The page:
Monday, 29 August 2011

An Architectural Gem?

The number 40 bus that passes the end of my road ends up at Preston Bus Station, built in 1969 and now considered by some to be an icon of 1960s architecture worthy of preservation in the face of the council's redevelopment plans. There is a vocal campaign to save it with, naturally, its own website
I suspect, however, that it's not so much the bus station itself that attracts attention but rather the car park above with its multiple rows of curved concrete beams. I've no idea what motorists feel about the parking arrangements but the bus station is pretty dire. Now over 40 years old and with the threat of redevelopment leading to a backlog of maintenance the bus station wasn't exactly passenger-friendly to begin with. Pedestrian access to the buses was officially only possible via subways, and when in the 1980s an underground supermarket was built so that one subway ran through the store it was allowed to be closed off when the store was closed! In practice, many people used to walk illegally across the bus apron - a procedure which has now been formalised by the provision of a pedestrian crossing.
So, what's the bus station like from a bus passenger's point of view? Well, judge for yourself:
The "official" entrance. (Reminds me of the crossing point between East and West Berlin at Freidrichstrasse station circa 1984!) (Eastern side!)
Officialdom's preferred mode of access by the public.
Bus Station?, or Abbatoir?!
Welcome to Preston!
Lancashire does have some nice bus stations, provided in recent years by the County Council, so which would the bus users of Preston prefer: This one, or this one, in nearby Chorley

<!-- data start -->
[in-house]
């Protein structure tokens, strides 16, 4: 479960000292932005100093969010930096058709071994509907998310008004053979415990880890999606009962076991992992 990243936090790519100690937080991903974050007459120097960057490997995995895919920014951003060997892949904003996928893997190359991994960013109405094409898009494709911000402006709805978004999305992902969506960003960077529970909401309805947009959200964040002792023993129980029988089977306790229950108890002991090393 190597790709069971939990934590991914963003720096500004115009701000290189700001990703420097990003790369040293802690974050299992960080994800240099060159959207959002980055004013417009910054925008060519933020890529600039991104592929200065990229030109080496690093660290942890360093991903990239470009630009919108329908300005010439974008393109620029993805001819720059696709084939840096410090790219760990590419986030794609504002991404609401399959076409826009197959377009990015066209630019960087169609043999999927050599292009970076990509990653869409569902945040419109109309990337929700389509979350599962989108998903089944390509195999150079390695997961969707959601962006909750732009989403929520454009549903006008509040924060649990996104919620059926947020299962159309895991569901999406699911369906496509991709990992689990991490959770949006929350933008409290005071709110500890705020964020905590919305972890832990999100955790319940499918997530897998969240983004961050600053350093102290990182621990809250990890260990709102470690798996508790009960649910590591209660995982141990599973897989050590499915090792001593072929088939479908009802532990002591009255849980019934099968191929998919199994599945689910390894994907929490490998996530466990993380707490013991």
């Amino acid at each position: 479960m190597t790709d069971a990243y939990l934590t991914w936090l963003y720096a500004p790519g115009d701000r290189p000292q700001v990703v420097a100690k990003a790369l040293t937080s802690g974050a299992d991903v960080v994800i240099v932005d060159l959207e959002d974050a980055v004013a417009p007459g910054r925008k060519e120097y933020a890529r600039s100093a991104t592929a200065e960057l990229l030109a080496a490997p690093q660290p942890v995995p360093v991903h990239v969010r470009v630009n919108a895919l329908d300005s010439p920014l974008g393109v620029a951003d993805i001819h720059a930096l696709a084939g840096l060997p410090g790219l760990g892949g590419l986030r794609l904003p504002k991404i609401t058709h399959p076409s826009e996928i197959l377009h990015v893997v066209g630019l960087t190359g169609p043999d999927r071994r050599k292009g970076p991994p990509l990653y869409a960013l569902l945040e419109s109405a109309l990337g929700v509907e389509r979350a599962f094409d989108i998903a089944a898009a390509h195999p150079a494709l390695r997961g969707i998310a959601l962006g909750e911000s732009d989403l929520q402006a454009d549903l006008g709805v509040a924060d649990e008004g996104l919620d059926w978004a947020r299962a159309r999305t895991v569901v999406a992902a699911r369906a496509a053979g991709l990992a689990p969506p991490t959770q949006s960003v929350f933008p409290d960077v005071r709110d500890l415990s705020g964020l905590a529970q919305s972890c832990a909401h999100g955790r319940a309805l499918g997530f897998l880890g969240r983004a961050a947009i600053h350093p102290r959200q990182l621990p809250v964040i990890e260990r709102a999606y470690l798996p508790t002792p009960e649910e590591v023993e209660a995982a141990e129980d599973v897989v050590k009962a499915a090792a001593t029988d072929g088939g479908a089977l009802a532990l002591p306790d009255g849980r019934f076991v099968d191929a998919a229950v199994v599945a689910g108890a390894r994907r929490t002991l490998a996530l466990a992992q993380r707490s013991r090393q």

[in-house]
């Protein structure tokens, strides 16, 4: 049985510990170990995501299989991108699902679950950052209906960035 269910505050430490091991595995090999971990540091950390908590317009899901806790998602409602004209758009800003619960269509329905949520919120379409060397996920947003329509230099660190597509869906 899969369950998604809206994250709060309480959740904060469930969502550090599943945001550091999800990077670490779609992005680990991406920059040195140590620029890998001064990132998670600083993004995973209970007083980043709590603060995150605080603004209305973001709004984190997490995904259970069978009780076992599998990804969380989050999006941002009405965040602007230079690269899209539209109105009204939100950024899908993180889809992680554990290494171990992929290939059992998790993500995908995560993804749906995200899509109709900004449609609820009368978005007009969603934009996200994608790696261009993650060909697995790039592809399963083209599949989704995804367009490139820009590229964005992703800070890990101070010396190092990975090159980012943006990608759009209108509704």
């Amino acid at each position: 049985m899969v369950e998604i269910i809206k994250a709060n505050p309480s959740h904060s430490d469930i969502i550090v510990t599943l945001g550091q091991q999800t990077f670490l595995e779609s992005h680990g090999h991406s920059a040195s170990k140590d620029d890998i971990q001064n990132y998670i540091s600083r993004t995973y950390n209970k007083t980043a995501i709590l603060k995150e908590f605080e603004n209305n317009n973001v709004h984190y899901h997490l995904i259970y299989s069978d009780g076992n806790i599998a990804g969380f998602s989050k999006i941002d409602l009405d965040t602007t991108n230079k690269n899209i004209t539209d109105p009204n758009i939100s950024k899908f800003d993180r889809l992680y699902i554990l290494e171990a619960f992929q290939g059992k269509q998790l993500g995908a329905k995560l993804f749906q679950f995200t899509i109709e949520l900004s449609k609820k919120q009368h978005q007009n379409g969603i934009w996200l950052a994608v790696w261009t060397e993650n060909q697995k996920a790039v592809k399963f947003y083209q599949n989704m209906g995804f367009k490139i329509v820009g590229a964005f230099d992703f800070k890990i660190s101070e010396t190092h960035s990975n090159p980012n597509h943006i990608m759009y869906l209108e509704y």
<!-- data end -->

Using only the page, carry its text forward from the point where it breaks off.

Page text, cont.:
(Even if the passenger information system isn't working).


Tony said...

It has seen better days.
At least they've removed the analogue clock thats been broken since 1987.

Tony said...

Sorry, NOT removed the clocks.

Save Preston Bus Station said...

I don't think that Chorley bus station will look that good in 40 years time if it had not been maintained or modernised - mismanagement and underfunding has been the main issue with Preston Bus Station. It's sad to see that the passenger display in Chorley isn't working already, these things can lead to a downward spiral. The campaign isn't just about saving a car park but it's about the bus station too; there are currently no plans in place for a replacement so commuters/passengers will be dispersed to bus stops across the city centre. Of course bus travellers would prefer a bus station with a modern interior and there's no reason why Preston Bus Station can't be modernised up to such a standard. I think everyone agrees that subway access to the bus station isn't ideal, the ground level access has certainly been welcomed even if it has been executed in the most unappealing way possible. The exterior of Chorley bus station compared to Preston's is quite bland and generic, the hope is that Preston Bus Station will be kept as part of the Tithebarn regeneration scheme; after all it is the original architects (Building Design Partnership) who are in charge of the scheme. It would be sad if they demolished one of their most popular buildings.

Tony said...

The Bus Station is one of the defining sites of Preston. Like the largest civilian cemetery in the UK, the largest single dock etc. The place is scored into my soul as I spent many hours as a kid there waiting for buses that had either broken down on the way or had been missed off the schedule. I lived near Longridge at the time.